The first time I realized some kids weren’t given what I considered to be their birthright occurred when I was about 10 years old (I think). It was just after ballet class and I was talking to the lady who collected the money from parents. My dad had just forked over money for my sister and I to take lessons that week (the significance of which I now understand since I do the same every week for piano, sewing lessons and allowances) and I noticed the lady had a gap between her front teeth. It wasn’t an ugly gap, just unusual for me to see in an adult. Pretty much all the adults I knew had straight teeth, or dentures, or didn’t smile/talk/otherwise show their teeth. Or at least I hadn’t noticed anything other than teeth without gaps. Gray or yellow and/or misshapen, sure, but no gaps.
I asked her why she had a gap in her teeth, why hadn’t she gotten braces? She made the motion of rubbing her thumb and first 2 fingers together, to signify money. I didn’t understand this gesture, having never seen it before. So she spelled it out: her parents hadn’t had the money to get her braces for her teeth. This information bewildered me, as I was unaccustomed to being told No for the reason of no funds. I was quite familiar with No you don’t need that toy, or No it’s too much money for a toy, but not It’s too much money for us EVER to be able to buy you this basic dental necessity (in my opinion at the time). I looked at my parents a little differently after that. They didn’t have to buy me braces (which they did when I was a teenager) or take me to see a dermatologist, or any of the other myriad of things they did for my benefit. But they did those things anyway, with only the goal of seeing me grow up having every advantage they could afford to give me. Boy midget most definitely needs braces. Holy crap his mouth is a mess. Girl midget has an adorable gap between her front teeth and I hope she never wants to fix it. Because it’s adorable.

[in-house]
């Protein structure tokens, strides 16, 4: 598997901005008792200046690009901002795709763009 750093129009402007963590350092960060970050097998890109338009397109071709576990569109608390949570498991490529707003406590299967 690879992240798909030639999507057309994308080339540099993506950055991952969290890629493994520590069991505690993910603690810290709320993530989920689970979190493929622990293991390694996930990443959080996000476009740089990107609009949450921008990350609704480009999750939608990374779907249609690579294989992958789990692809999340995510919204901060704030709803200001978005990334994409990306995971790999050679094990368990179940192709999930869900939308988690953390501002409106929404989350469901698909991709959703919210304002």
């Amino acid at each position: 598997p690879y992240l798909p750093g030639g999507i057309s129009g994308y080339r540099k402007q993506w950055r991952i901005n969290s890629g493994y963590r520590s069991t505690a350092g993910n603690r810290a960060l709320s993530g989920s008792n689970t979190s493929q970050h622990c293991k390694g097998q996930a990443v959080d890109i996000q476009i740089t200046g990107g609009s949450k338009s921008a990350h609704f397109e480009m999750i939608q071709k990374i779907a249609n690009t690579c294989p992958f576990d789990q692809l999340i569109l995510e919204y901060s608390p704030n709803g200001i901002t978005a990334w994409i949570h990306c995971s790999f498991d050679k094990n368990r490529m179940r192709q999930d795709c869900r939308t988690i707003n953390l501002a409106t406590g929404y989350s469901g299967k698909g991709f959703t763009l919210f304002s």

Last night we introduced a new member to our family; an Xbox. Yippee. We have been fighting against having an Xbox for at least 4 years now, and have finally given in. I’m a softy, I can admit it. Good thing my small offspring don’t read this here blog. My biggest complaints against having one were the expense (we found a good used one online) and the disruption of the living room (of which we have only one in our house in which we all converge). The second reason is still a factor, but not a big enough one for me to say No, apparently. For years Boy midget has been patiently listening to my reasons for not having an Xbox. He thought it all over and presented his own arguments in a calm manner. And when he requested to have an Xbox for his birthday this spring my icy demeanor melted. He is paying the monthly subscriber fee out of his allowance and he is also saving up his money to buy Halo 4. He is nothing if not industrious, and has been asking to do extra jobs around the house to further his goal. So fine. Let’s see how this goes. Girl midget is just as excited about this, and I’m positive the older kids are going to have a rollicking good time with this toy too, if they ever manage to get a turn playing with it.